Marathon training has officially begun.
When I was training for my first marathon last year, I swore I would never run another one again. I was miserable for what seemed like ages with infected blisters, a trip to urgent care, and more aches and pains than I could count. As the race got closer and closer, my stress and anxiety skyrocketed. A couple days before the race, I had all but convinced myself I wouldn’t finish.
But race day changed everything. Every fear and worry I had disappeared more with each mile, and when I passed 17.3 miles – the furthest I had ever run – I was ecstatic. When I hit 20 miles, I knew I was going to finish.
It was the hardest thing I’ve ever done and it hurt like hell, but running a marathon was an incredible experience. There are no words to describe the feeling I had when I turned the corner on the last homestretch, saw the finish line and thought to myself, “I’m about to finish a marathon.” The only moment better than that was actually crossing the finish line.
The first thing I remember saying after the race was, “I want to do that again.” After crossing that finish line, the 12 long, painful, miserable weeks prior didn’t matter. I decided right then and there that suffering through the training was worth it just to experience that feeling again.
And now here I am.
When people ask me why I’m doing it all over again, I tell them I have no idea. I say that I’m crazy, and signing up for it just kind of happened, and I might as well because I’m young and able, right? But I know why I’m doing it.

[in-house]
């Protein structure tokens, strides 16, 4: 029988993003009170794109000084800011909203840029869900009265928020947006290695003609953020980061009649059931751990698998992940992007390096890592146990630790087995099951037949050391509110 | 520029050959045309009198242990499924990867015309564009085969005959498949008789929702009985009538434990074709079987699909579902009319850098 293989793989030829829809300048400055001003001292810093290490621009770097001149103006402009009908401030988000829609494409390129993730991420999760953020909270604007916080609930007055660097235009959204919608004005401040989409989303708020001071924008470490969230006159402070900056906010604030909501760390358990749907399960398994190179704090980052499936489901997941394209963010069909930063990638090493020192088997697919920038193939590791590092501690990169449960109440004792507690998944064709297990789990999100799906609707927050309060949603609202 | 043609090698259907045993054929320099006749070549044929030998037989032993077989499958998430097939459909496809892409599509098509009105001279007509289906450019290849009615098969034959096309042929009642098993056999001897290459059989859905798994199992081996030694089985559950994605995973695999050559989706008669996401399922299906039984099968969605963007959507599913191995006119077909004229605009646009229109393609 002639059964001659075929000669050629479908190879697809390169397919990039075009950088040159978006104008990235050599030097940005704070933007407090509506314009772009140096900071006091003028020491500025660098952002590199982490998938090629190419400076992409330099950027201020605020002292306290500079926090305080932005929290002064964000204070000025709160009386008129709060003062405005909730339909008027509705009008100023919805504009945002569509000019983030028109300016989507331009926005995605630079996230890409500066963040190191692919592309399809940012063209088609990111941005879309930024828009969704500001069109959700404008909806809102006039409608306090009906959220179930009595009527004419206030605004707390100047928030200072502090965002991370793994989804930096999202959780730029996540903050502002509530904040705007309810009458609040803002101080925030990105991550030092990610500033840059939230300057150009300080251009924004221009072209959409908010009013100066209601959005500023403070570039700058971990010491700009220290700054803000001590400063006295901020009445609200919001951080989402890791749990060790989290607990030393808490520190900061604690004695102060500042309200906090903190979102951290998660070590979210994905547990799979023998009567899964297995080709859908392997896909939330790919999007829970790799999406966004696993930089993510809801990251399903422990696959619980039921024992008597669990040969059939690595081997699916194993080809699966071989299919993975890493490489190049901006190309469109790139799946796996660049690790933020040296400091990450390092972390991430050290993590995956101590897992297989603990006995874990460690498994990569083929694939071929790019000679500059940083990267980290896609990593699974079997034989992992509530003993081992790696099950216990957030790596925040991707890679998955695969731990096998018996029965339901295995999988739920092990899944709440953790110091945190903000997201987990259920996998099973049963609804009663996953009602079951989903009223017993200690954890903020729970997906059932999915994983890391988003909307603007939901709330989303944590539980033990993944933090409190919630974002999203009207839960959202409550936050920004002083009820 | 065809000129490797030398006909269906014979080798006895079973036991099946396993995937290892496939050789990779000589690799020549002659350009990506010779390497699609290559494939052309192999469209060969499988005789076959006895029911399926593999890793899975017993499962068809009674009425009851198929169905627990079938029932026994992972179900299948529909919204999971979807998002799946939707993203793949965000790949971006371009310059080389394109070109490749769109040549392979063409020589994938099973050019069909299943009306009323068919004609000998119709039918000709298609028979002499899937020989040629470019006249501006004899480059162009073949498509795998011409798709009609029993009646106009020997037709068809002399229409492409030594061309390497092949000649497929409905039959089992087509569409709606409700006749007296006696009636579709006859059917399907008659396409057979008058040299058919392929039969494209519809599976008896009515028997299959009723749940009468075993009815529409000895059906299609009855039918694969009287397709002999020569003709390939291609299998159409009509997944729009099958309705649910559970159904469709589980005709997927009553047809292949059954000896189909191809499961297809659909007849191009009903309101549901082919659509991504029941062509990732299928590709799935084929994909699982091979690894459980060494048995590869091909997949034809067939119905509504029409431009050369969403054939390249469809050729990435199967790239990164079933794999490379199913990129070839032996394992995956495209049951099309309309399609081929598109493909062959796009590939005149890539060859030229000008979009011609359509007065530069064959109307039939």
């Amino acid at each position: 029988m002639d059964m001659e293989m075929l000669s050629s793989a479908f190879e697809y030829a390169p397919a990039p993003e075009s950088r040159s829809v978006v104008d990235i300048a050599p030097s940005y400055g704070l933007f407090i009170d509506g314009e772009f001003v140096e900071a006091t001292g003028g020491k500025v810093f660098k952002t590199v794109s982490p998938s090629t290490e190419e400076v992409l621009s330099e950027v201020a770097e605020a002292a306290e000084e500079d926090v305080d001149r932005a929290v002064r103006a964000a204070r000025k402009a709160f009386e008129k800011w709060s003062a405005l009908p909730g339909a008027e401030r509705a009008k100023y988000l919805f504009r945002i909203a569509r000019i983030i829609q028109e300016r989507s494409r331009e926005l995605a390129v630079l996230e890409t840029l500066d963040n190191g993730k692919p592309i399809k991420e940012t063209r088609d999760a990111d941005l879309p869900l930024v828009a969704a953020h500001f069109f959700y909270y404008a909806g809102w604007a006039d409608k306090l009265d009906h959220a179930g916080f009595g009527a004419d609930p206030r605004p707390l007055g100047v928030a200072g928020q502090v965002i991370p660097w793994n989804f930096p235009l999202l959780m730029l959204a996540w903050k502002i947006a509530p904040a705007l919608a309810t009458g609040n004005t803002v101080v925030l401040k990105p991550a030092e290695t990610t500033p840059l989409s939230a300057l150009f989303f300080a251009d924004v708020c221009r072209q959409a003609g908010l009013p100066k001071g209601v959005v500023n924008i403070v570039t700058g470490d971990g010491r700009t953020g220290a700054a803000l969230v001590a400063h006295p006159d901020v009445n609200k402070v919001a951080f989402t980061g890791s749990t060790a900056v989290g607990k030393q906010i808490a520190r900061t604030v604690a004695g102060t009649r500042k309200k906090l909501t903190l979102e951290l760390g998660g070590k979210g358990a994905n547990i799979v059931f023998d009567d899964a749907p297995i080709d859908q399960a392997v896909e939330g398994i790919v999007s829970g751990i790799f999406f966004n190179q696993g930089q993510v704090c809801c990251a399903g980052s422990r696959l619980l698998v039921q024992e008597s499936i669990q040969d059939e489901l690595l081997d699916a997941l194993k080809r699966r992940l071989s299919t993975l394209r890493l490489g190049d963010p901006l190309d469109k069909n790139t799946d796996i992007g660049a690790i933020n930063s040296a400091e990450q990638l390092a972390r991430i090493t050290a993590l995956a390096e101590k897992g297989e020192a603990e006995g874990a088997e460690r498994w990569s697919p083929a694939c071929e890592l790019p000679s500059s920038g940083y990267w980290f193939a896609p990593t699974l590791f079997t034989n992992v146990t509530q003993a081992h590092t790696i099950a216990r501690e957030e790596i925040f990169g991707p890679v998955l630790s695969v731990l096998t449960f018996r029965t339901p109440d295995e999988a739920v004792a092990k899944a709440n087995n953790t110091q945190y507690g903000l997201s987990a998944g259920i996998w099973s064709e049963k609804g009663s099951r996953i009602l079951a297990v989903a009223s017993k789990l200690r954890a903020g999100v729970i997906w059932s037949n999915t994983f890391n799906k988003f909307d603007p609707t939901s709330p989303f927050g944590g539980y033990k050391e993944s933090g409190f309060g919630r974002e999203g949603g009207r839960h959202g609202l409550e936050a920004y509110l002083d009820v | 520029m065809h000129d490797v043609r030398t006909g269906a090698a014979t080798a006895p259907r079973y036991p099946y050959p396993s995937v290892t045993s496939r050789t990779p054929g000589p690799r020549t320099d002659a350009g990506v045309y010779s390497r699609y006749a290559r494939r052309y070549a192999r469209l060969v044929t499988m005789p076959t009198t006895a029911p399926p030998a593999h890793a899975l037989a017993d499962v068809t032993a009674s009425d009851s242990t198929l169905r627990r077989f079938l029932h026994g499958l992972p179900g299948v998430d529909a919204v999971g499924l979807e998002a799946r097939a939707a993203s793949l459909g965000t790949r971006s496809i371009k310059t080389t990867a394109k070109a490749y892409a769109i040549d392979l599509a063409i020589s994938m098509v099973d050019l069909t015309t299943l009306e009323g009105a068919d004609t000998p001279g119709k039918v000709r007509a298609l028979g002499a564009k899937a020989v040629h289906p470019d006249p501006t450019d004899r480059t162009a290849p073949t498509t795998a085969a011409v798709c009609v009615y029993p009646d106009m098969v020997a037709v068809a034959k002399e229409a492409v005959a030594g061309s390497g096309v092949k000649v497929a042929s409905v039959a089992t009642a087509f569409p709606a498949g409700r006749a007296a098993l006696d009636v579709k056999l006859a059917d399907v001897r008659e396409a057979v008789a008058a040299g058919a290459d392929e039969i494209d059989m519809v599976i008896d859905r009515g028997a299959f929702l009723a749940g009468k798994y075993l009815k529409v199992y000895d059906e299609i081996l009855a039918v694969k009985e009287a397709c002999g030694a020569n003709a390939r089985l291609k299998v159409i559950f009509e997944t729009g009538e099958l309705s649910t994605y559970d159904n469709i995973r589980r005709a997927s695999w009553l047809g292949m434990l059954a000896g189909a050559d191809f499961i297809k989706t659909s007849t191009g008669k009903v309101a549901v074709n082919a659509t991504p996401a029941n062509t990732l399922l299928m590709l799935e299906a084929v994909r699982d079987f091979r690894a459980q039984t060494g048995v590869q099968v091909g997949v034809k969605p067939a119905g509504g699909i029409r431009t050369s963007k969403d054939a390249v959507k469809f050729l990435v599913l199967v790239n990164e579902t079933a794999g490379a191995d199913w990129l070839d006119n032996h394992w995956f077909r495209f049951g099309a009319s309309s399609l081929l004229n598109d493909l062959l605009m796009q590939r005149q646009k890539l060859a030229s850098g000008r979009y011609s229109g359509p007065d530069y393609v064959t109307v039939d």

There are still days when I forget. There are tough runs where I struggle and wonder why the hell I ever decided to run in the first place; when I’m dripping sweat, struggling to catch my breath, and cursing with every step. Just this morning during 7.5 miles, I lost count of how many times I said, “holy s#!%, it’s hot.”
Looking back on it now, I know my mental state was the biggest contributor to my struggles last year. I had just graduated college and I was stressed about my career, figuring out this whole adulthood thing, and everything in between. Beating my body up physically when it was already so worn down mentally wasn’t easy.
The week after the marathon, I spent three days in Albany with my college friends. On my last night there I had a meltdown in a bar, cried the whole hour and a half home the next day, and spent the next six weeks experiencing what it was like to be depressed for the first time in my life.
I’m running a marathon again because I’m now happy and healthy and want to show myself how far I’ve come since that rough week in October, and I know that if I could do it then, I can do it again. I’m doing it because running has changed my life over the last three years, from struggling to run just one mile to conquering 26.2 of them. I’m doing it again because the feeling of completing something that I never, ever would’ve believed possible is worth chasing after as many times as I can.
I’ll probably be just as tired, sore and cranky over the next 11 weeks as I was at this time last year. If you ask me why I’m running another marathon, I’ll probably roll my eyes and tell you I have no idea. I’ll complain and tell you that I never want to do it again, and ask you to please not let me sign up for another one next year.
But I know why I’m doing it. I may forget between now and then – but race day changes everything.
It’s not easy, and I know it’ll just get even harder from here. Both of my big toenails are already black and blue and I sometimes wake up in the morning with calves so tight I can hardly get out of bed and waddle to the shower. But like it or not, I’ve turned myself into a marathoner and I have no plans to stop anytime soon.
Every mile, and every ache and pain between now and October 2 will be worth it when I cross that finish line again. I may lose a few toenails and some sanity in the process, but I wouldn’t have it any other way.